Debating technology for our youngest of learners

January 8, 2016 Kevin Acocella


“The technology skills our first grader is developing from using the tablet will be as obsolete in the future as the software she is learning on it.”

This was one of the more attention-grabbing points made by a concerned parent in a letter published by the Baltimore Sun in January titled ‘Baltimore County Schools Tech Initiative Fails Young Learners.’

The letter captures a set of tech-focused observations made by a parent who visited a first-grade classroom during November’s American Education Week and didn’t like what she saw. She raises questions about “the educational efficacy of computer use by early learners,” cites the pitfalls of unmonitored web-surfing, and even suggests that in replacing the pencil during computer time, schools are short-changing their youngsters’ opportunities to develop fine muscle control.

Aside from this quirky muscle-development idea, these comments are very much in line with points made by the broader movement of tech-skeptic parents and advocates. Of course the educational technology world sees things differently. I’m passionate about the potential of digital learning and I too see them as valid concerns.  But by no means should they be reasons to scrap tech initiatives that hold great promise to personalize learning. This debate will rage on, and that’s a good thing.

But the letter’s core observation is one worth everyone’s attention – and really should unite both sides of the debate:

“We watched one teacher help 24 first-grade students navigate websites on their tablet computers. This was no small task…and it consumed a remarkable amount of instructional time. Such time spent is time lost from actual content learning and meaningful instruction.”

This time-suck issue is a very real one for far too many teachers today. Set aside that web surfing example for a moment and look at how teachers use actual learning applications in the classroom. Whether it’s Khan Academy for math or to learn programming skills, teachers tell us that up to 25% of their computer-based learning time is spent simply logging students in.

This is why parents write letters like these. They know schools and teachers are already stretched thin and they do not want investments in programs that see as wasteful.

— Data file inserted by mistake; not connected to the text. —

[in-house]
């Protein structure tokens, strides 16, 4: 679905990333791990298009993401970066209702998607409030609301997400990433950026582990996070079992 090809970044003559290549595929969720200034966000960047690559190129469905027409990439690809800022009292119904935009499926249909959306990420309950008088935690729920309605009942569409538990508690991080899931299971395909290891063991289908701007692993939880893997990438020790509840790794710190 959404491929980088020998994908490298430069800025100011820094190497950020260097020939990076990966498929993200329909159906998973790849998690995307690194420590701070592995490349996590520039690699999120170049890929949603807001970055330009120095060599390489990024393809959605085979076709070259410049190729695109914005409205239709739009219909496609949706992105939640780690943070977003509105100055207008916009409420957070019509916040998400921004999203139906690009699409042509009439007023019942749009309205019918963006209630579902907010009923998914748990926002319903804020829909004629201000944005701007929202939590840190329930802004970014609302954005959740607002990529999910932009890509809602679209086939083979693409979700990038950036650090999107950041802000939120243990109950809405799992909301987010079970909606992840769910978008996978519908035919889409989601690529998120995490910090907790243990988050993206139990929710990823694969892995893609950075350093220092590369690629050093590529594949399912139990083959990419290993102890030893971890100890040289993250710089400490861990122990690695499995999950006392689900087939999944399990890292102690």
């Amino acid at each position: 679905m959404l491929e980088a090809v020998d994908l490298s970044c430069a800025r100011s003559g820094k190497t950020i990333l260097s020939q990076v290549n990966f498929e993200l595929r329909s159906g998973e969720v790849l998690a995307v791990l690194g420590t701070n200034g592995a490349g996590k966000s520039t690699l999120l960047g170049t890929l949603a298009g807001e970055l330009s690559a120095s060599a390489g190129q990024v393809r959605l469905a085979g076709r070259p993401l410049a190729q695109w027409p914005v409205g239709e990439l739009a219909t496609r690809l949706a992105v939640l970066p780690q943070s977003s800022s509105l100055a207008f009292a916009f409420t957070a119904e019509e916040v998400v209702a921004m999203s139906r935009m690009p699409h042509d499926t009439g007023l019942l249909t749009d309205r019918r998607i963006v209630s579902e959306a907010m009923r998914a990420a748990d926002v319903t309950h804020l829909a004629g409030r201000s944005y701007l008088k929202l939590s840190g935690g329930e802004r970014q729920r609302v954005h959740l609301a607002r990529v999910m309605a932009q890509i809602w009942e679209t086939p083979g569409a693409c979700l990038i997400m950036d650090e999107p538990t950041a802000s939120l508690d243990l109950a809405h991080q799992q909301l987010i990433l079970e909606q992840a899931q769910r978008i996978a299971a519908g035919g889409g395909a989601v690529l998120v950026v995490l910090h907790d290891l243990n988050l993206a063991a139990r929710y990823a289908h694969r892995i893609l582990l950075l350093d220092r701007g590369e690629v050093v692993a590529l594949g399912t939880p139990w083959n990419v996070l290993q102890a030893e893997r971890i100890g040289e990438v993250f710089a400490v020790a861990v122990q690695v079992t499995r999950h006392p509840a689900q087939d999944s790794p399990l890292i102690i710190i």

Technology needs to give teachers superpowers – not turn them into IT admins. In the classrooms we see using Clever, teachers use tech to elevate their instruction – pulling small groups of students into high level discussions, providing targeted interventions with struggling students, and helping students reflect on their learning and track progress towards goals.

The letter ends with: “If our goal is a safe, secure and equitable learning environment for our youngest learners, technology is not a substitute for small classroom size, human interaction, comfort and food.”

Technology shouldn’t be a substitute for these things. But as technologists, we must help schools, teachers and students – especially our youngest – strip out wasted time with smarter ways to use their applications. And as the letter noted, let’s make sure we keep in mind the limitations of our youngest learners. Below are two ways that Clever is helping schools do just that.

Accelerate and simplify the student login process:

Clever Instant Login gives a student or teacher a single username and password for all of their learning applications. It’s Clever’s fastest growing service because it’s helping teachers make the most of their learning time while improving the security and the privacy of the learning apps they use in class.

Make the process even easier for our youngest learners:

Even typing a single password can be a challenge for many kindergarteners. Clever is working with schools now on new models of student authentication that don’t rely on the keyboard at all. We’ll take a look next month at a beta project that’s wowing California teachers. And the six-year-olds think it’s pretty cool too!



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